[Talk-us] Address Standard
sejohnson8 at gmail.com
Fri Aug 13 22:12:18 BST 2010
If you want to see the mother of all street naming trainwrecks, have a look
at Hickory, NC. Story goes that sometime back in the '30's, the city
fathers/mothers thought they would rationalize street naming. But what makes
sense on gridded streets makes an *awful* mnemonic device for wayfinding,
especially in the hilly, western piedmont of NC. You also have some really
perverse examples of streetnaming, like "19th Ave Pl NW".
Rather than look to paper maps and Google for how they map it, it may be
more useful to look at how local E911 services and USPS treat these
addresses. There are times when a street type (e.g. Ave, St, Ln, Pl) is part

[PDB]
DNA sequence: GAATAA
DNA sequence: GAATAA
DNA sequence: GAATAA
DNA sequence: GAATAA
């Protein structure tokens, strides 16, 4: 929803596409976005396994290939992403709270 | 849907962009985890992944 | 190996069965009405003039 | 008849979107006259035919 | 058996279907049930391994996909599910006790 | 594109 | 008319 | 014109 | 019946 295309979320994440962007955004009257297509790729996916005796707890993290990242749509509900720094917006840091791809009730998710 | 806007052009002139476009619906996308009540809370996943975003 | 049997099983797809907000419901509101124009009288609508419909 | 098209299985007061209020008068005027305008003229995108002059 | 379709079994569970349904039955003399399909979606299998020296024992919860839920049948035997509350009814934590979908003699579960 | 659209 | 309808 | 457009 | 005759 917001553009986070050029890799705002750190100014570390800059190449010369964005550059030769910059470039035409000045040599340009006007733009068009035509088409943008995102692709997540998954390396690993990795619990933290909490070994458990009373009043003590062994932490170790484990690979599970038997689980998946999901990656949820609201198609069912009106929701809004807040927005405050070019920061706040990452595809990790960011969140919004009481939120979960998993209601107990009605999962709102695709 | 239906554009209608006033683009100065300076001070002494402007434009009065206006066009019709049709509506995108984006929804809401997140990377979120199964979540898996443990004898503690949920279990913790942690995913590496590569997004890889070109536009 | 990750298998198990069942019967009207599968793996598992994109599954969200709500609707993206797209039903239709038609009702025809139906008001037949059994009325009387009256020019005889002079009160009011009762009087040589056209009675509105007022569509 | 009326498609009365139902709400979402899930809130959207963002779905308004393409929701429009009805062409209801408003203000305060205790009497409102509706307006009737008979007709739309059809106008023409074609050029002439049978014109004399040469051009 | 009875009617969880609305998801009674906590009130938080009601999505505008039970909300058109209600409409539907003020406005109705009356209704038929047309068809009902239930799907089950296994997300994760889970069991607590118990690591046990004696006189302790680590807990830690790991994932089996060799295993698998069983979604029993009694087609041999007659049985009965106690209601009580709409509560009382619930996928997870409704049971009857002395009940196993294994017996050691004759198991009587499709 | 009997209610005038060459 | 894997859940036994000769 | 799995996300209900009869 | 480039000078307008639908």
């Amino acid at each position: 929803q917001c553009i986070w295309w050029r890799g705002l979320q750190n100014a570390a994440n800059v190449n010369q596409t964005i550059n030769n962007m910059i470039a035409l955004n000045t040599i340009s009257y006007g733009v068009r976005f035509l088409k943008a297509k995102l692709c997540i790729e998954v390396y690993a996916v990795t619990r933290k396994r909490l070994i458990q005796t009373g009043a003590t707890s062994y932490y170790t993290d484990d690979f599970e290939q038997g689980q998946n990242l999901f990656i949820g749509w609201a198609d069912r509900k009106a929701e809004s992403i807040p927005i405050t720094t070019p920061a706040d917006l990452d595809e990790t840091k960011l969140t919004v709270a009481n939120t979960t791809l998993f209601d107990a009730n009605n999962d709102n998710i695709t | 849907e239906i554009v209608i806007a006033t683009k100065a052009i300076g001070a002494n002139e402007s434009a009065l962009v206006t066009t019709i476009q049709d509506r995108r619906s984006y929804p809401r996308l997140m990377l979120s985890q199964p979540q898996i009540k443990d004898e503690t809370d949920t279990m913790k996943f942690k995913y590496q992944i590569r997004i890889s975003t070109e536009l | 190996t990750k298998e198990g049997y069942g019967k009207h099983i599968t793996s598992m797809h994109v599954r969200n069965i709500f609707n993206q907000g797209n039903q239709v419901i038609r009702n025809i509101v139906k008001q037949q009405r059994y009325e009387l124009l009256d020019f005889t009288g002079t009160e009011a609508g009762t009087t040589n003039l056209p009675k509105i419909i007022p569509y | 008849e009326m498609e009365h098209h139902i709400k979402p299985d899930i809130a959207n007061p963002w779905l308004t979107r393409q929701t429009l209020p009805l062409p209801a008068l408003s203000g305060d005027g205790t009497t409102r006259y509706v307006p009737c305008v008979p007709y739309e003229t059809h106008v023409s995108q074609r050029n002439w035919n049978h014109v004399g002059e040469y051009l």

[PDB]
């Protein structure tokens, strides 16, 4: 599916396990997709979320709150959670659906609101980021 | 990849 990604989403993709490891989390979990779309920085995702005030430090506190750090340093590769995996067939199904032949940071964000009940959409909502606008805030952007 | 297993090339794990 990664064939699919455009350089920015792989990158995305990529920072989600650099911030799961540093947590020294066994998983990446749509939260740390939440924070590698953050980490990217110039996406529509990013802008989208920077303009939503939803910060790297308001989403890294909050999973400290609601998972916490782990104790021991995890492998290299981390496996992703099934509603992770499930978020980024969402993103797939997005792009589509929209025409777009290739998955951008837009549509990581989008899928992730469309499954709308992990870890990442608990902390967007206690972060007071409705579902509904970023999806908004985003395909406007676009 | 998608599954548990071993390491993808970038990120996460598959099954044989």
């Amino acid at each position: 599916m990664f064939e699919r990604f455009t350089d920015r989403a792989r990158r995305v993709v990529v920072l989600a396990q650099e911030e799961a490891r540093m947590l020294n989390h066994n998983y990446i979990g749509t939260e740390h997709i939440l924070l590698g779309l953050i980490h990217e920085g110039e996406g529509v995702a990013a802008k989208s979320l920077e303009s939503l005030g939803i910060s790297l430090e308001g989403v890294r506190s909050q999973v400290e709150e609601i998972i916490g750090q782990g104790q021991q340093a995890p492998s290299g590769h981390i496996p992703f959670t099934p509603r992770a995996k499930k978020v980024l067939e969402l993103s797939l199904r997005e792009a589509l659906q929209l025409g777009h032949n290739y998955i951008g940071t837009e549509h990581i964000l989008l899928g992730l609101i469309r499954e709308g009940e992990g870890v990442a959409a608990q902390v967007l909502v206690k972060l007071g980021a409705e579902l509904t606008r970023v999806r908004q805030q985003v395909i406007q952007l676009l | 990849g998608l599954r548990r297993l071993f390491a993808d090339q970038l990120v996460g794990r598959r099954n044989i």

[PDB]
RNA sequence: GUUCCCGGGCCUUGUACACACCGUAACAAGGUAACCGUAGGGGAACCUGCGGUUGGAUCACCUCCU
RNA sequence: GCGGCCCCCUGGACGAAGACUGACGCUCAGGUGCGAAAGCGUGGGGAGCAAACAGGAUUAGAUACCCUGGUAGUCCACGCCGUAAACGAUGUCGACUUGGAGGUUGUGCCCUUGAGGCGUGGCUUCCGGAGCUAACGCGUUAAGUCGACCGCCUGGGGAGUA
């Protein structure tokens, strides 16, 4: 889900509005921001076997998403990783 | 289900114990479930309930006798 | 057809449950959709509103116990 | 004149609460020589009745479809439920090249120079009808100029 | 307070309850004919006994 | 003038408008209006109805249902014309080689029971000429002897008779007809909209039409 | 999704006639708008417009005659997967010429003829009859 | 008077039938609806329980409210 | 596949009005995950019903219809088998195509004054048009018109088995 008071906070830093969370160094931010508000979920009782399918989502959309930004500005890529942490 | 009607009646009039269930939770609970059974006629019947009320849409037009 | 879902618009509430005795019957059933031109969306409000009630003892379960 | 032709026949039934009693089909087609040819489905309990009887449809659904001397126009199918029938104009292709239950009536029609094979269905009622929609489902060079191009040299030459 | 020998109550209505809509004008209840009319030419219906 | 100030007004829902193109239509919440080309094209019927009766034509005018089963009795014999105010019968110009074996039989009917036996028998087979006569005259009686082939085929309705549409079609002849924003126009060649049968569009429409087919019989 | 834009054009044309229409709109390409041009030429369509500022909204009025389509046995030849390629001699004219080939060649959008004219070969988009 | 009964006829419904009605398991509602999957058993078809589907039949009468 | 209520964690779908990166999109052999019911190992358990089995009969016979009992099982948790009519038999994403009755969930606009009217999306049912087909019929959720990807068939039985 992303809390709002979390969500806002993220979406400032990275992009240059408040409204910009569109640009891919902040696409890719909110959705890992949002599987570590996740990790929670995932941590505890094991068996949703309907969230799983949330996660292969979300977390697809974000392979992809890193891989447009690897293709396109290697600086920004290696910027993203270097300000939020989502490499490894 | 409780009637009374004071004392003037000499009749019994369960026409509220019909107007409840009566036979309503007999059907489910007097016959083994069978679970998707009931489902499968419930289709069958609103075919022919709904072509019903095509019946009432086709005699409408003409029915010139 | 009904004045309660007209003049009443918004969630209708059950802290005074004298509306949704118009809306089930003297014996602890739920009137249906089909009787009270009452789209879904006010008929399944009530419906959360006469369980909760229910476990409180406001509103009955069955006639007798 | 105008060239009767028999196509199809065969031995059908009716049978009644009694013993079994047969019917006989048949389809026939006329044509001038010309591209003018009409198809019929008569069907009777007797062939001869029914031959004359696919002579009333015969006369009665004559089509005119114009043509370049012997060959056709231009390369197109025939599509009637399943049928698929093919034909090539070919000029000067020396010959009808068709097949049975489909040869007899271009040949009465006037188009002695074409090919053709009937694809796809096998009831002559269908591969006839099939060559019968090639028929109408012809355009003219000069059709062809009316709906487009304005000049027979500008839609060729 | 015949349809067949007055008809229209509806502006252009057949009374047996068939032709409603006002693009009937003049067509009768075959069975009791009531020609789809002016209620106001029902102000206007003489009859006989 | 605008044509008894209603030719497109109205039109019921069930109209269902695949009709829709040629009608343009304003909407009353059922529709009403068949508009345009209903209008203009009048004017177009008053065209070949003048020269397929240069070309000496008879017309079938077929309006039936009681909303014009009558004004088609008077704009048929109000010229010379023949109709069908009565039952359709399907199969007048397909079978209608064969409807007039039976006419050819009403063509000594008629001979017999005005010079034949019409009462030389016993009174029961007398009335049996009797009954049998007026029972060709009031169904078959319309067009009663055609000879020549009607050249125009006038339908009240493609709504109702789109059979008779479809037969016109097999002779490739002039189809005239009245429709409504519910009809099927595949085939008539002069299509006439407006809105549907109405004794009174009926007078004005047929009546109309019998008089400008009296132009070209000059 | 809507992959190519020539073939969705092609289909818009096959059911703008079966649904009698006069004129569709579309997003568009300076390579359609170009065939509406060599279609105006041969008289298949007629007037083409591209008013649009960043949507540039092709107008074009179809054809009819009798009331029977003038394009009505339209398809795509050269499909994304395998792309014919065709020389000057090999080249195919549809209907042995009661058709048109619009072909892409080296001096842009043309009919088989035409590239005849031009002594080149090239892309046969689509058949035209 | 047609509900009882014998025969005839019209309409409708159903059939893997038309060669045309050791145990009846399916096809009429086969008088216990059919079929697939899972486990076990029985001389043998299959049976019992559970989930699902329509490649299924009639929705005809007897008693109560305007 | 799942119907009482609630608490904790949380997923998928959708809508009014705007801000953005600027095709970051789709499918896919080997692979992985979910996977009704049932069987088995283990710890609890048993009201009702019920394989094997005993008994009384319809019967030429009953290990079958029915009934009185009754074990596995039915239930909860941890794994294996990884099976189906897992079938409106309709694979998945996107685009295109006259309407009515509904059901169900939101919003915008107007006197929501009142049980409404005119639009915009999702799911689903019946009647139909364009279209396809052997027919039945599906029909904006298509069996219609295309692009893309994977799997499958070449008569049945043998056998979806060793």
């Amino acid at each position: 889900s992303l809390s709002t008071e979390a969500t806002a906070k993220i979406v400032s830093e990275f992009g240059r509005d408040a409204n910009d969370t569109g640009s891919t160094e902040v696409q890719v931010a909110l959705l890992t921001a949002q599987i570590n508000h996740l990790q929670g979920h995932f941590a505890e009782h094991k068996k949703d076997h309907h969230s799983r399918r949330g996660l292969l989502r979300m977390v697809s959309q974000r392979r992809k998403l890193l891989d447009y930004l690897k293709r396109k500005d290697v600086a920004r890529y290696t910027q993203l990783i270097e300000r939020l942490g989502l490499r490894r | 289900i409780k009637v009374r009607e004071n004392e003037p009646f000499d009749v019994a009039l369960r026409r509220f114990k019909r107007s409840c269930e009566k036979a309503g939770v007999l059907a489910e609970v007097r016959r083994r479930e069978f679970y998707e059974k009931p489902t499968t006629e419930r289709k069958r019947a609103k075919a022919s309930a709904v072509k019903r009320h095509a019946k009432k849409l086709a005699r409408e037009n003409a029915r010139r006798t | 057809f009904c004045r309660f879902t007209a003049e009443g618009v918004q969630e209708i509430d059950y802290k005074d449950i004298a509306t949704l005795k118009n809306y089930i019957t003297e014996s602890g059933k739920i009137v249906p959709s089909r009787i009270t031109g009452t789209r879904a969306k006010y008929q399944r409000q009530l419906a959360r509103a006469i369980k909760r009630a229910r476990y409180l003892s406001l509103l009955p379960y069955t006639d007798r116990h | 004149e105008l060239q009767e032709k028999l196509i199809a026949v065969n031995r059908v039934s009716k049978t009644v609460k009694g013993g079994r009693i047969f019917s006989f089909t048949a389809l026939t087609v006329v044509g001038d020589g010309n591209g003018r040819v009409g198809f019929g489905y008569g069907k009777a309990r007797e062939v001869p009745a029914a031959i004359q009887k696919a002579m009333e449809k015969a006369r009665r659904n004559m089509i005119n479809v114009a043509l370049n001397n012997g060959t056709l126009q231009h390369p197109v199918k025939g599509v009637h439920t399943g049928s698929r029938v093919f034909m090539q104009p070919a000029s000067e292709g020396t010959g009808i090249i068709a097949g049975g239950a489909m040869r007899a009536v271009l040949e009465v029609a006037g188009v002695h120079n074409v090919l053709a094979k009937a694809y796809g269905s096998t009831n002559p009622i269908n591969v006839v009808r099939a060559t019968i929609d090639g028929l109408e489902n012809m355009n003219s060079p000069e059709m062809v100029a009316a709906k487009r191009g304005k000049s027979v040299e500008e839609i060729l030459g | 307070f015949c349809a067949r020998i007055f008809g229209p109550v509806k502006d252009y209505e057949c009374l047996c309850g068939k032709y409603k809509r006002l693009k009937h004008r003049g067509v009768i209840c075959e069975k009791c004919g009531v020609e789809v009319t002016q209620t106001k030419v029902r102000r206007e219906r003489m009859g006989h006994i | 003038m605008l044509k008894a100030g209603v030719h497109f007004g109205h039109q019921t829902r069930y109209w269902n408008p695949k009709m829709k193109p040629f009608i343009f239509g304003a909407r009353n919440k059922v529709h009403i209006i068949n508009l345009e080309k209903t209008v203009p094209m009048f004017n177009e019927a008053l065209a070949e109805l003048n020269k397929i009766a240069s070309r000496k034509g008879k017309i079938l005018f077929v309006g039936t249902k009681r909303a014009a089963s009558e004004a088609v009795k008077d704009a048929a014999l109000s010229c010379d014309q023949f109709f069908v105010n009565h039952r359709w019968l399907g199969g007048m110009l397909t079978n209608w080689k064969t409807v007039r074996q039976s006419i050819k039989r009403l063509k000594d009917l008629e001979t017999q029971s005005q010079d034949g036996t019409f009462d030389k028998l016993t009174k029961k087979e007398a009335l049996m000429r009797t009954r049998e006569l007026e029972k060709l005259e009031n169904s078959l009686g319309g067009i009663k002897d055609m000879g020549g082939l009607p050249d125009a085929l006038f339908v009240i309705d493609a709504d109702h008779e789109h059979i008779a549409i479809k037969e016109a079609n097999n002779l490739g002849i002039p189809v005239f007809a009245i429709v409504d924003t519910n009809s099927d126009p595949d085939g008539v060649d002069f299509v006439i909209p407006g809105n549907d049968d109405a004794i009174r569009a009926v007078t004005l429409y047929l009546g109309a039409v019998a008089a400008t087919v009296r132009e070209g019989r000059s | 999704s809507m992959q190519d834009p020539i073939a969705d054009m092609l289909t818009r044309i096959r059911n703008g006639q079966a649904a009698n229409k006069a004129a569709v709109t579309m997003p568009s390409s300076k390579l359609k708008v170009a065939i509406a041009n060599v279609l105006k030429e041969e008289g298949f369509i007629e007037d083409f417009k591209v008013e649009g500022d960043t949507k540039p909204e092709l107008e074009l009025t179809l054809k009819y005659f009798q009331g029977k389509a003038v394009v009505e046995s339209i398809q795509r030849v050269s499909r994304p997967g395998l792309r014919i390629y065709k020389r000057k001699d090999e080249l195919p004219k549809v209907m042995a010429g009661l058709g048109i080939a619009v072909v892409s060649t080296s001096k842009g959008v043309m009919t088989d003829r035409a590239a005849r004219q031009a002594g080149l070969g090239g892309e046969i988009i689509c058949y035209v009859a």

of the name (e.g. 19th Ave Pl NW, where "Ave" is part of the street name)
and times when the directional prefix/suffix (e.g. N, S, E W) are part of
the street name (e.g. "North Temple"). I think only local knowledge is the
way to resolve these issues.
"Wretches, utter wretches, keep your hands from beans." -Empedocles
On Fri, Aug 13, 2010 at 16:55, Richard Welty <rwelty at averillpark.net> wrote:
> On 8/13/10 1:27 PM, Dave Hansen wrote:
>> Maybe Oregon's just weird, but that *IS* the way our streets are. "NW"
>> is a fundamental part of the street name.
> ditto for St Pete Florida, without the N/S/NE/SE directionals, you're lost.
> they're pretty fundamental. the avenues number north and south from
> Central Avenue:
> 5th Avenue N
> 4th Avenue N
> 3rd Avenue N
> 2nd Avenue N
> 1st Avenue N
> Central Avenue
> 1st Avenue S
> 2nd Avenue S
> 3rd Avenue S
> 4th Avenue S
> 5th Avenue S
> the N and S labeled versions are completely different, parallel
> streets.if you suppress the directionals, you are losing critical
> Talk-us mailing list
> Talk-us at openstreetmap.org
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